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10 Truths to Great Product Experiences

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There are key things that will give you a much better chance at success. While these are well documented in numerous books, articles, and videos - there are still many stakeholders that don't subscribe to some basic truths, like: product decisions should be based on evidence, or having dedicated UX Designers on product teams.

Jeremy will go over his top ten questions to ask any team to see if they're heading toward launching a great product experience.

This presentation was originally given @ Refresh Dallas on 2/12/15

Published in: Software, Business, Design
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10 Truths to Great Product Experiences

  1. 10 truths to great Product Experiences agile / user experience / research / methods / business value / product fit
  2. @jeremyjohnson
  3. WORKED FOR
  4. WORKED WITH
  5. “Uncover user needs, 
 Design great solutions, 
 and build out solutions to launch.”
  6. 10 truths to great Product Experiences
  7. Quick note 
 around User Experience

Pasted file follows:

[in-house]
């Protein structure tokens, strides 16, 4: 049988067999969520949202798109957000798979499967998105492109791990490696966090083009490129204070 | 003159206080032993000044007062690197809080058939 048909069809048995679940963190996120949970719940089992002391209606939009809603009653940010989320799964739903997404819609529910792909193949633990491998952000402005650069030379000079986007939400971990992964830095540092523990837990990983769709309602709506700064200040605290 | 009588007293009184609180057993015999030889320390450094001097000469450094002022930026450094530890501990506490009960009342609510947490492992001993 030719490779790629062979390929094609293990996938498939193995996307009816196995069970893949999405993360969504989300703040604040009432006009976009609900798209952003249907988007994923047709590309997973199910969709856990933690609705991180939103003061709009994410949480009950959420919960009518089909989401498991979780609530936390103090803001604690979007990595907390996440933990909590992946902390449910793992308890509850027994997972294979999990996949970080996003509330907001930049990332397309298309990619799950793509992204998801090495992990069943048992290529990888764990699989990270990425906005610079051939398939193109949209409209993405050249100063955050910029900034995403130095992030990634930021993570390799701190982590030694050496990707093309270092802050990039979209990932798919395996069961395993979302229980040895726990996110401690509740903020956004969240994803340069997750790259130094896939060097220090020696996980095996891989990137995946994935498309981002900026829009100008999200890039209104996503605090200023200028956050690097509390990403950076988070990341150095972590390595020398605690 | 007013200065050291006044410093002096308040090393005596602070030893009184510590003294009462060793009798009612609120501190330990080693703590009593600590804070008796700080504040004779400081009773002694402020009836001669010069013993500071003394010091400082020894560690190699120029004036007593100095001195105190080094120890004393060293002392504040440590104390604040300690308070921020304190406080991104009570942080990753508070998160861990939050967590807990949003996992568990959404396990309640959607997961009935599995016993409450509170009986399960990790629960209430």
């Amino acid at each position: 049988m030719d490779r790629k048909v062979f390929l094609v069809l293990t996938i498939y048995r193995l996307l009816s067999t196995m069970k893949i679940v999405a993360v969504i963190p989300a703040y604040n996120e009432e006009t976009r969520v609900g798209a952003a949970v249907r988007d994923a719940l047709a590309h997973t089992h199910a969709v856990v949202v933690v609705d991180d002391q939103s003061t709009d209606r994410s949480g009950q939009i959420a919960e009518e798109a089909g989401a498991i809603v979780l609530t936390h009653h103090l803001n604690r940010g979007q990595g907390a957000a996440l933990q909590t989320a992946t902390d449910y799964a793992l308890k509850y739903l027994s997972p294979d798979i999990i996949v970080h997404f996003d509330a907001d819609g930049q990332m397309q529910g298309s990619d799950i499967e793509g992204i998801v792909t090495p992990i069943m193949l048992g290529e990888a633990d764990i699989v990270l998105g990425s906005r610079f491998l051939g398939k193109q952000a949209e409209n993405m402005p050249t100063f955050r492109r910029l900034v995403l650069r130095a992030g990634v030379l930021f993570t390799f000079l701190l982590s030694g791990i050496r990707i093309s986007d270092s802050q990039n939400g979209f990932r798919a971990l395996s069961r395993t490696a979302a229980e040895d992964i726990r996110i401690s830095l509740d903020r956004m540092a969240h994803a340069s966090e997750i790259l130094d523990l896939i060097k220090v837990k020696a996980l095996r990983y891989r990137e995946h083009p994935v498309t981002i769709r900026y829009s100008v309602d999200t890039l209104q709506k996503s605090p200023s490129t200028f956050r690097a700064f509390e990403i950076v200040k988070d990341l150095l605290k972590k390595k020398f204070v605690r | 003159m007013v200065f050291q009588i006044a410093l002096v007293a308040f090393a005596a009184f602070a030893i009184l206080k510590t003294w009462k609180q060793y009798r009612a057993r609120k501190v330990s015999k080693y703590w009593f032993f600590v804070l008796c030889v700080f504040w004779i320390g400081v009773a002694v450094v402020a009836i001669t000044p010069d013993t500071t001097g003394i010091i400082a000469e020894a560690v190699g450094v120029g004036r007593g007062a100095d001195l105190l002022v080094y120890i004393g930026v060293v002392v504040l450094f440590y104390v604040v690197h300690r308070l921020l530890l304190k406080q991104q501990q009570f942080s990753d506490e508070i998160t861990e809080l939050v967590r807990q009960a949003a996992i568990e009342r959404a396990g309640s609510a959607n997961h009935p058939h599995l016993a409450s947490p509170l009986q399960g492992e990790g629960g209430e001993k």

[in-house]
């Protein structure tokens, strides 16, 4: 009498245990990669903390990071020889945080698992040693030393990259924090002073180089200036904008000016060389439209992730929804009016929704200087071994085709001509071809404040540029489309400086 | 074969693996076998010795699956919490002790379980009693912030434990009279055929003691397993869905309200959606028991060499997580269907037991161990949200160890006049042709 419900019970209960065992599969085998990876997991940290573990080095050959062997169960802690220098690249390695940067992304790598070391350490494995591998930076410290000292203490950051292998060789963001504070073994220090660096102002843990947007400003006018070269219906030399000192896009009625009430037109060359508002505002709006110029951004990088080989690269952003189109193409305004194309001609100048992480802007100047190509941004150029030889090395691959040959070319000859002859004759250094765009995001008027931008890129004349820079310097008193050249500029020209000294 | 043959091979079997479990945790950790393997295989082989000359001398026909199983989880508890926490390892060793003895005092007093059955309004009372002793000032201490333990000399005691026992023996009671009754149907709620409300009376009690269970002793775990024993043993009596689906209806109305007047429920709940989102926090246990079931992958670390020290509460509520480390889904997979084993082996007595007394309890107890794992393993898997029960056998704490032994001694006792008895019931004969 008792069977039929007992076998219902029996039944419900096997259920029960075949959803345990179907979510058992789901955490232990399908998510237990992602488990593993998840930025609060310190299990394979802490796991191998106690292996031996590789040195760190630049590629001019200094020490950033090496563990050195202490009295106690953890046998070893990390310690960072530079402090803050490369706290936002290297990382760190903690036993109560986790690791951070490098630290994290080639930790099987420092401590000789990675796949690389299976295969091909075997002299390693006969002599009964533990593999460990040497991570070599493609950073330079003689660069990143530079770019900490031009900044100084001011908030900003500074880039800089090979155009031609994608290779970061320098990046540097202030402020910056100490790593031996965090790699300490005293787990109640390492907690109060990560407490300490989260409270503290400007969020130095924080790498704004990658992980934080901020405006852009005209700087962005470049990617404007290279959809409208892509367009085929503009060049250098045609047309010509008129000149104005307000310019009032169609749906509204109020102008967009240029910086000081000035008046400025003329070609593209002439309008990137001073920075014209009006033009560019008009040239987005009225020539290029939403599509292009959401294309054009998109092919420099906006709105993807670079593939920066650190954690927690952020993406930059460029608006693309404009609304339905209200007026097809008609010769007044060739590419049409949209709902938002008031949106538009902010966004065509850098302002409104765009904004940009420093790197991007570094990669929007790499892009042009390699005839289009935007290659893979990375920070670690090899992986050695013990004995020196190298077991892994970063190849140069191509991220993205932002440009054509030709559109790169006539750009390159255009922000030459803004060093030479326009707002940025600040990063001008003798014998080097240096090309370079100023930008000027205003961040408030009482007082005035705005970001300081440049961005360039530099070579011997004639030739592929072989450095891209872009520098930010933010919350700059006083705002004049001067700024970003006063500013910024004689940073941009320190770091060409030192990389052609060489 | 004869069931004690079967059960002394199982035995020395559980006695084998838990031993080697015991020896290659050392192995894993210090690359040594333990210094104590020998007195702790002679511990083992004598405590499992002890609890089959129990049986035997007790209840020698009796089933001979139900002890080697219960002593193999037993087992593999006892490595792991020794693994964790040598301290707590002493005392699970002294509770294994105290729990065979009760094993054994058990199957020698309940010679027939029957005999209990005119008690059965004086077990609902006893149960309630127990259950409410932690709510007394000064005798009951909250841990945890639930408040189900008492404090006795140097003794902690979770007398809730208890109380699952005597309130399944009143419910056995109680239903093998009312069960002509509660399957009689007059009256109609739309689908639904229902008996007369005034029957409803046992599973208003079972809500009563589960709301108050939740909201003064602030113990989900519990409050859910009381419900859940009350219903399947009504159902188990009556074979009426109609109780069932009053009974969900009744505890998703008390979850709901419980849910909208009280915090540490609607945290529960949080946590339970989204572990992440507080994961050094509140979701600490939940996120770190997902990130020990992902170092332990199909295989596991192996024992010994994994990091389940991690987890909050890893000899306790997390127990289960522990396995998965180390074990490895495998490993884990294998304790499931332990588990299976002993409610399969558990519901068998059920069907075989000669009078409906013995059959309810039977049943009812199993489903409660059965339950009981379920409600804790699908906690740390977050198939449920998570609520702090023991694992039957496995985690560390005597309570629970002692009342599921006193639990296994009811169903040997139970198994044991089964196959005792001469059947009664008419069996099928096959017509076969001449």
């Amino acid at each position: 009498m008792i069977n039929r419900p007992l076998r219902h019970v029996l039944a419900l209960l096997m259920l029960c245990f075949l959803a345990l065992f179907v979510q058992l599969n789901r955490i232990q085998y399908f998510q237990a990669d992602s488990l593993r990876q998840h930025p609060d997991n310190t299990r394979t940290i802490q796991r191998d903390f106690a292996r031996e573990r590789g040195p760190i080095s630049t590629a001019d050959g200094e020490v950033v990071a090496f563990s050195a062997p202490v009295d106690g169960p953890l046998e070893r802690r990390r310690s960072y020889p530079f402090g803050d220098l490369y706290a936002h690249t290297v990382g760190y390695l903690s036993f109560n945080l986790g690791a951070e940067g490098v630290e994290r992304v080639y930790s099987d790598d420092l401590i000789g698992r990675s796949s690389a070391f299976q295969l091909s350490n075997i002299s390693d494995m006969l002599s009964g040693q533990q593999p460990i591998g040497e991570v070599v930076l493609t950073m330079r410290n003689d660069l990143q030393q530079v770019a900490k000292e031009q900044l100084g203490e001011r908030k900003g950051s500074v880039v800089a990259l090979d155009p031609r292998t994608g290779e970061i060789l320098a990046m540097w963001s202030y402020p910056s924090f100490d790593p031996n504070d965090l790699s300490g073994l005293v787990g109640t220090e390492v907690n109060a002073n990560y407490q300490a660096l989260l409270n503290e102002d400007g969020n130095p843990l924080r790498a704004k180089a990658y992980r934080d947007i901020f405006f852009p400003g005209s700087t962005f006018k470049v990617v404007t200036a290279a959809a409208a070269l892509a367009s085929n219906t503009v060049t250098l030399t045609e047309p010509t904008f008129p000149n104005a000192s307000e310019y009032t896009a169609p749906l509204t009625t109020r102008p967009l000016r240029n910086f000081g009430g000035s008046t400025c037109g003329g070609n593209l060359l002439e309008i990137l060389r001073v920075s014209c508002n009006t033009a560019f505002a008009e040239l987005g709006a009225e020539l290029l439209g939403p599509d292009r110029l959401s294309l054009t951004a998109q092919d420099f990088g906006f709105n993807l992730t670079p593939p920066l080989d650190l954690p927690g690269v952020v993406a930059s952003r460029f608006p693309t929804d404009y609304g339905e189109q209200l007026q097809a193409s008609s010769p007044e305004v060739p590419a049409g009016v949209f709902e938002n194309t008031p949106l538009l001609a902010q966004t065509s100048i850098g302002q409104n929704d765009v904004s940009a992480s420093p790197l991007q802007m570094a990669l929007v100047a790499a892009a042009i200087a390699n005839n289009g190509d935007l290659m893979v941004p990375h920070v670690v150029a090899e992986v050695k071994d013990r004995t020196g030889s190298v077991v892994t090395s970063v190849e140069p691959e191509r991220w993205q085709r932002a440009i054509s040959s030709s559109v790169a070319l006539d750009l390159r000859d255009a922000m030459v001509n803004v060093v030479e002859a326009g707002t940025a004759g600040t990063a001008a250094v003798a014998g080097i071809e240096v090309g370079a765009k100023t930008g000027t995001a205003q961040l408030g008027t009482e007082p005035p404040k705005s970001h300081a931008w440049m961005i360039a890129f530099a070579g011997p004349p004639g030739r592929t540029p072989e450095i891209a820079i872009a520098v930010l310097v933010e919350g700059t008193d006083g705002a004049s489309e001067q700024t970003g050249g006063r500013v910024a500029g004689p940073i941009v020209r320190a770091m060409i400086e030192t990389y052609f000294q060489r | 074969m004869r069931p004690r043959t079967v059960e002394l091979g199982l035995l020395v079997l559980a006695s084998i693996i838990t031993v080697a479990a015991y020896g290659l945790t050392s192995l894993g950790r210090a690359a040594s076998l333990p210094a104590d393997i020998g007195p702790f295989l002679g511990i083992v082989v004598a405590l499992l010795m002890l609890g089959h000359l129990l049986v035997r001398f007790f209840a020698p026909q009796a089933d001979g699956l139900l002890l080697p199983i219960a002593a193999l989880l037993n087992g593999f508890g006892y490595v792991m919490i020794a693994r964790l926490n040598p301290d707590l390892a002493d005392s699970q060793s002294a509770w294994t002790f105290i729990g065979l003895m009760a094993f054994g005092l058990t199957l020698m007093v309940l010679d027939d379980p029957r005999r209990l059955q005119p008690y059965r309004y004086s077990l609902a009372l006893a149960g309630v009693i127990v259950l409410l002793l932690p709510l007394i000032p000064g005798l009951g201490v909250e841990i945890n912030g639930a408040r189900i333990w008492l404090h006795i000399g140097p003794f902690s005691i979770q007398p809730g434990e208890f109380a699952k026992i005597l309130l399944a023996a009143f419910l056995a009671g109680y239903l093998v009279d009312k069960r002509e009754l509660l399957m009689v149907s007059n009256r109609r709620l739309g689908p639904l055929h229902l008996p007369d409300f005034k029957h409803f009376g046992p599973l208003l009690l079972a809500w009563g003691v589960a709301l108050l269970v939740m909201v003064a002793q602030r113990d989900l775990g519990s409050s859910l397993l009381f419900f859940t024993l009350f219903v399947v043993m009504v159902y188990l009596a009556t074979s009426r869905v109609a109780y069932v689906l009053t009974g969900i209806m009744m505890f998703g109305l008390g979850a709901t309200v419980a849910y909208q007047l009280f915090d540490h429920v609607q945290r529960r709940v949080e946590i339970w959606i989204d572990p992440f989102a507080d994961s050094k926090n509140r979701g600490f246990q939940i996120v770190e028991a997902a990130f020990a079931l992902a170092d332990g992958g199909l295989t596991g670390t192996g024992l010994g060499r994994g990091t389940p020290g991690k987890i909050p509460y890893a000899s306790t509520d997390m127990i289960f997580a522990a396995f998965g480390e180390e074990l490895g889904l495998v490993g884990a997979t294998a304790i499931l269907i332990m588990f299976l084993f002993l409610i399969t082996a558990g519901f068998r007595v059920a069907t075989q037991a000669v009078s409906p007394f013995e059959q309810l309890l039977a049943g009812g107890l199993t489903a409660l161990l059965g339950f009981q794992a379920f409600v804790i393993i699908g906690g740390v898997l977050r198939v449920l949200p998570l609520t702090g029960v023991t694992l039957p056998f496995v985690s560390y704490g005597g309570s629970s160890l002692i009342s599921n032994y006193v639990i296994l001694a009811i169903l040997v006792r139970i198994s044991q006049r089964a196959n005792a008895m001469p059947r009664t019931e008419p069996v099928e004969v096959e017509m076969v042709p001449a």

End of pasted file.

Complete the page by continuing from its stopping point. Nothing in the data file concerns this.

8. The Elements of User Experience A basic duality: The Web was originally conceived as a hypertextual information space; but the development of increasingly sophisticated front- and back-end technologies has fostered its use as a remote software interface. This dual nature has led to much confusion, as user experience practitioners have attempted to adapt their terminology to cases beyond the scope of its original application. The goal of this document is to define some of these terms within their appropriate contexts, and to clarify the underlying relationships among these various elements. Jesse James Garrett jjg@jjg.net Visual Design: graphic treatment of interface elements (the "look" in "look-and-feel") Information Architecture: structural design of the information space to facilitate intuitive access to content Interaction Design: development of application flows to facilitate user tasks, defining how the user interacts with site functionality Navigation Design: design of interface elements to facilitate the user's movement through the information architecture Information Design: in the Tuftean sense: designing the presentation of information to facilitate understanding Functional Specifications: "feature set": detailed descriptions of functionality the site must include in order to meet user needs User Needs: externally derived goals for the site; identified through user research, ethno/techno/psychographics, etc. Site Objectives: business, creative, or other internally derived goals for the site Content Requirements: definition of content elements required in the site in order to meet user needs Interface Design: as in traditional HCI: design of interface elements to facilitate user interaction with functionality Information Design: in the Tuftean sense: designing the presentation of information to facilitate understanding Web as software interface Web as hypertext system Visual Design: visual treatment of text, graphic page elements and navigational components Concrete Abstract time Conception Completion Functional Specifications Content Requirements Interaction Design Information Architecture Visual Design Information Design Interface Design Navigation Design Site Objectives User Needs User Needs: externally derived goals for the site; identified through user research, ethno/techno/psychographics, etc. Site Objectives: business, creative, or other internally derived goals for the site This picture is incomplete: The model outlined here does not account for secondary considerations (such as those arising during technical or content development) that may influence decisions during user experience development. Also, this model does not describe a development process, nor does it define roles within a user experience development team. Rather, it seeks to define the key considerations that go into the development of user experience on the Web today. task-oriented information-oriented 30 March 2000 © 2000 Jesse James Garrett http://www.jjg.net/ia/ UserExperience101